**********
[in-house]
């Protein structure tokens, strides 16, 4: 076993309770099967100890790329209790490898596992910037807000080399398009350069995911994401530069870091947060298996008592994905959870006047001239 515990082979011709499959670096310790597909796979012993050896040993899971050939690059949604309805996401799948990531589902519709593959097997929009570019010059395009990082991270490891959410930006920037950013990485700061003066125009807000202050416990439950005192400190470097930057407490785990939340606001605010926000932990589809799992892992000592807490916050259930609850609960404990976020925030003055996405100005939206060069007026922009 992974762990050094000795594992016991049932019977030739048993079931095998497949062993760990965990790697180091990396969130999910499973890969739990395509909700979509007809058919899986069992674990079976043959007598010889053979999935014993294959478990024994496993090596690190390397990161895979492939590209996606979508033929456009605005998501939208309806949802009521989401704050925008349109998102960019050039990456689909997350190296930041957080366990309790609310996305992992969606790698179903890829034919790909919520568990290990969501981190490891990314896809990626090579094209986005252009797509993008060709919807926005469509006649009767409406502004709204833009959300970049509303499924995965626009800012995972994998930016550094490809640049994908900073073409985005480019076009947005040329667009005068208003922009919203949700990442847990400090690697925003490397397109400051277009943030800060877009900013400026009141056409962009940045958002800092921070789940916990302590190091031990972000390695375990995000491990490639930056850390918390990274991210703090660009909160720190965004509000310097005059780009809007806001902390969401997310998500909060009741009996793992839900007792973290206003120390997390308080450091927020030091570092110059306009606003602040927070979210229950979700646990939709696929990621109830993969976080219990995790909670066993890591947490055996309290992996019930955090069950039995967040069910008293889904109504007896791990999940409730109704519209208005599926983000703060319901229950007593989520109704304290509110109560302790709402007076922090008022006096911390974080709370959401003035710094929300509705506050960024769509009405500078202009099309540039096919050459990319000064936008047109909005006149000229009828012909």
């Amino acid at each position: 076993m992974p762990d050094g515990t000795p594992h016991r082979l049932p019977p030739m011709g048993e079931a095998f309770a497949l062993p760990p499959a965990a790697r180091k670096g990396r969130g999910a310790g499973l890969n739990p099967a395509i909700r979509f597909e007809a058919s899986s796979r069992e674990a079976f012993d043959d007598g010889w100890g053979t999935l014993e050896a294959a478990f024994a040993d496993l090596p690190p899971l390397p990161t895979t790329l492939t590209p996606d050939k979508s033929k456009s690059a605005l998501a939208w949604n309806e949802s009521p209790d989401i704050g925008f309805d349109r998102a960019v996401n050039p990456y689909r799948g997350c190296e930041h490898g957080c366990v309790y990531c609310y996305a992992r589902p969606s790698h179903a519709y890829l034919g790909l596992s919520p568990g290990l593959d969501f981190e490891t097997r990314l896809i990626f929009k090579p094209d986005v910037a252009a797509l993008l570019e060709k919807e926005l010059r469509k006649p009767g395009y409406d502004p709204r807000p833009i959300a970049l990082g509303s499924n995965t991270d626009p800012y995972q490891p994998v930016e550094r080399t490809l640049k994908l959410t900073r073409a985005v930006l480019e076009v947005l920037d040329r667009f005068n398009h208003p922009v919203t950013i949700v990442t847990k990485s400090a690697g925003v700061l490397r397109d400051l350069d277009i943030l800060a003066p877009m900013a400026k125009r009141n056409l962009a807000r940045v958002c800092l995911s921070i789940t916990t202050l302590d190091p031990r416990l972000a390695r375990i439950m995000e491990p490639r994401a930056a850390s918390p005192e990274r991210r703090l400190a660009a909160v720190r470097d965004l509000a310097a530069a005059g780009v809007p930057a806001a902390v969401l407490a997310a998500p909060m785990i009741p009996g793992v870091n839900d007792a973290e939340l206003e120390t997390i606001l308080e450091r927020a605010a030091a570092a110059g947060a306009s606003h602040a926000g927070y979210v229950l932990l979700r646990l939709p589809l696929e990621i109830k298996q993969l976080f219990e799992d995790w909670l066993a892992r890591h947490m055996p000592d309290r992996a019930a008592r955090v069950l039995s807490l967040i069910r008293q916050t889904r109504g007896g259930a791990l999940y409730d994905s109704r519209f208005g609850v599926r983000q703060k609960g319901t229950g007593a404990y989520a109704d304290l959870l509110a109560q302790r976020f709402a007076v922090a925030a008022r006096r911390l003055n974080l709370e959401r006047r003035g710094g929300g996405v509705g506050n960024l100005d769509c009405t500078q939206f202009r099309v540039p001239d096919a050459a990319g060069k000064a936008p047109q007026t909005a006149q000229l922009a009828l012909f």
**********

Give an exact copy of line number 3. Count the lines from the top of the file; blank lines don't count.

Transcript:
């Amino acid at each position: 076993m992974p762990d050094g515990t000795p594992h016991r082979l049932p019977p030739m011709g048993e079931a095998f309770a497949l062993p760990p499959a965990a790697r180091k670096g990396r969130g999910a310790g499973l890969n739990p099967a395509i909700r979509f597909e007809a058919s899986s796979r069992e674990a079976f012993d043959d007598g010889w100890g053979t999935l014993e050896a294959a478990f024994a040993d496993l090596p690190p899971l390397p990161t895979t790329l492939t590209p996606d050939k979508s033929k456009s690059a605005l998501a939208w949604n309806e949802s009521p209790d989401i704050g925008f309805d349109r998102a960019v996401n050039p990456y689909r799948g997350c190296e930041h490898g957080c366990v309790y990531c609310y996305a992992r589902p969606s790698h179903a519709y890829l034919g790909l596992s919520p568990g290990l593959d969501f981190e490891t097997r990314l896809i990626f929009k090579p094209d986005v910037a252009a797509l993008l570019e060709k919807e926005l010059r469509k006649p009767g395009y409406d502004p709204r807000p833009i959300a970049l990082g509303s499924n995965t991270d626009p800012y995972q490891p994998v930016e550094r080399t490809l640049k994908l959410t900073r073409a985005v930006l480019e076009v947005l920037d040329r667009f005068n398009h208003p922009v919203t950013i949700v990442t847990k990485s400090a690697g925003v700061l490397r397109d400051l350069d277009i943030l800060a003066p877009m900013a400026k125009r009141n056409l962009a807000r940045v958002c800092l995911s921070i789940t916990t202050l302590d190091p031990r416990l972000a390695r375990i439950m995000e491990p490639r994401a930056a850390s918390p005192e990274r991210r703090l400190a660009a909160v720190r470097d965004l509000a310097a530069a005059g780009v809007p930057a806001a902390v969401l407490a997310a998500p909060m785990i009741p009996g793992v870091n839900d007792a973290e939340l206003e120390t997390i606001l308080e450091r927020a605010a030091a570092a110059g947060a306009s606003h602040a926000g927070y979210v229950l932990l979700r646990l939709p589809l696929e990621i109830k298996q993969l976080f219990e799992d995790w909670l066993a892992r890591h947490m055996p000592d309290r992996a019930a008592r955090v069950l039995s807490l967040i069910r008293q916050t889904r109504g007896g259930a791990l999940y409730d994905s109704r519209f208005g609850v599926r983000q703060k609960g319901t229950g007593a404990y989520a109704d304290l959870l509110a109560q302790r976020f709402a007076v922090a925030a008022r006096r911390l003055n974080l709370e959401r006047r003035g710094g929300g996405v509705g506050n960024l100005d769509c009405t500078q939206f202009r099309v540039p001239d096919a050459a990319g060069k000064a936008p047109q007026t909005a006149q000229l922009a009828l012909f």